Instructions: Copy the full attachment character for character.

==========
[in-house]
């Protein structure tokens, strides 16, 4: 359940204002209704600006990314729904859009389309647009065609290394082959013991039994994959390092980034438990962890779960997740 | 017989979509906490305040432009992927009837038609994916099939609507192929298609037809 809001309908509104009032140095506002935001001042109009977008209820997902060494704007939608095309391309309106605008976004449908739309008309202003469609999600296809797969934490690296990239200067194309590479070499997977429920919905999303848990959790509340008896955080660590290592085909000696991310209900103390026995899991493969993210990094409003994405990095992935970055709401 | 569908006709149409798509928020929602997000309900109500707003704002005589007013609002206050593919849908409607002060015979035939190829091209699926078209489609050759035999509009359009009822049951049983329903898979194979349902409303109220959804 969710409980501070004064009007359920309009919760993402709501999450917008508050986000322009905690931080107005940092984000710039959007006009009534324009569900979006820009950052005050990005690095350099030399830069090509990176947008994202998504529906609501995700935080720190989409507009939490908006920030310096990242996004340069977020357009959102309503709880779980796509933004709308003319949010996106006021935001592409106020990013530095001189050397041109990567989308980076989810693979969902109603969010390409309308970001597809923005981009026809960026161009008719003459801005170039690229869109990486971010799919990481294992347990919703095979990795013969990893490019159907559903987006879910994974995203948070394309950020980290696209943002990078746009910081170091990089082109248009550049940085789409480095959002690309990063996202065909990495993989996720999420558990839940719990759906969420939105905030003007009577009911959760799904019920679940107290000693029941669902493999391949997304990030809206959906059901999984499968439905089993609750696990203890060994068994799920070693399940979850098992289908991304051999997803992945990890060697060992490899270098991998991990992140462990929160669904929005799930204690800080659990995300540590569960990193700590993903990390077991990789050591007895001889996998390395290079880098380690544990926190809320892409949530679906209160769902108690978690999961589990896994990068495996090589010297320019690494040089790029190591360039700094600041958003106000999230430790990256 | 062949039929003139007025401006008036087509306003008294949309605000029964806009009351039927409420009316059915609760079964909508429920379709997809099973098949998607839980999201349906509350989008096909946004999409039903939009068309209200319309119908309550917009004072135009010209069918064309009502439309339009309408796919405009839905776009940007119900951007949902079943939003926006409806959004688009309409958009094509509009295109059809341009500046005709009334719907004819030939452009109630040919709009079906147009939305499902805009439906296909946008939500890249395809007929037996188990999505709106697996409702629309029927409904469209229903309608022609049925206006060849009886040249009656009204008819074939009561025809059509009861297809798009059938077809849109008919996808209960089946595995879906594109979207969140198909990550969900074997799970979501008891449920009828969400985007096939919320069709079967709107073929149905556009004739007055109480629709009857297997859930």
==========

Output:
[in-house]
């Protein structure tokens, strides 16, 4: 359940204002209704600006990314729904859009389309647009065609290394082959013991039994994959390092980034438990962890779960997740 | 017989979509906490305040432009992927009837038609994916099939609507192929298609037809 809001309908509104009032140095506002935001001042109009977008209820997902060494704007939608095309391309309106605008976004449908739309008309202003469609999600296809797969934490690296990239200067194309590479070499997977429920919905999303848990959790509340008896955080660590290592085909000696991310209900103390026995899991493969993210990094409003994405990095992935970055709401 | 569908006709149409798509928020929602997000309900109500707003704002005589007013609002206050593919849908409607002060015979035939190829091209699926078209489609050759035999509009359009009822049951049983329903898979194979349902409303109220959804 969710409980501070004064009007359920309009919760993402709501999450917008508050986000322009905690931080107005940092984000710039959007006009009534324009569900979006820009950052005050990005690095350099030399830069090509990176947008994202998504529906609501995700935080720190989409507009939490908006920030310096990242996004340069977020357009959102309503709880779980796509933004709308003319949010996106006021935001592409106020990013530095001189050397041109990567989308980076989810693979969902109603969010390409309308970001597809923005981009026809960026161009008719003459801005170039690229869109990486971010799919990481294992347990919703095979990795013969990893490019159907559903987006879910994974995203948070394309950020980290696209943002990078746009910081170091990089082109248009550049940085789409480095959002690309990063996202065909990495993989996720999420558990839940719990759906969420939105905030003007009577009911959760799904019920679940107290000693029941669902493999391949997304990030809206959906059901999984499968439905089993609750696990203890060994068994799920070693399940979850098992289908991304051999997803992945990890060697060992490899270098991998991990992140462990929160669904929005799930204690800080659990995300540590569960990193700590993903990390077991990789050591007895001889996998390395290079880098380690544990926190809320892409949530679906209160769902108690978690999961589990896994990068495996090589010297320019690494040089790029190591360039700094600041958003106000999230430790990256 | 062949039929003139007025401006008036087509306003008294949309605000029964806009009351039927409420009316059915609760079964909508429920379709997809099973098949998607839980999201349906509350989008096909946004999409039903939009068309209200319309119908309550917009004072135009010209069918064309009502439309339009309408796919405009839905776009940007119900951007949902079943939003926006409806959004688009309409958009094509509009295109059809341009500046005709009334719907004819030939452009109630040919709009079906147009939305499902805009439906296909946008939500890249395809007929037996188990999505709106697996409702629309029927409904469209229903309608022609049925206006060849009886040249009656009204008819074939009561025809059509009861297809798009059938077809849109008919996808209960089946595995879906594109979207969140198909990550969900074997799970979501008891449920009828969400985007096939919320069709079967709107073929149905556009004739007055109480629709009857297997859930």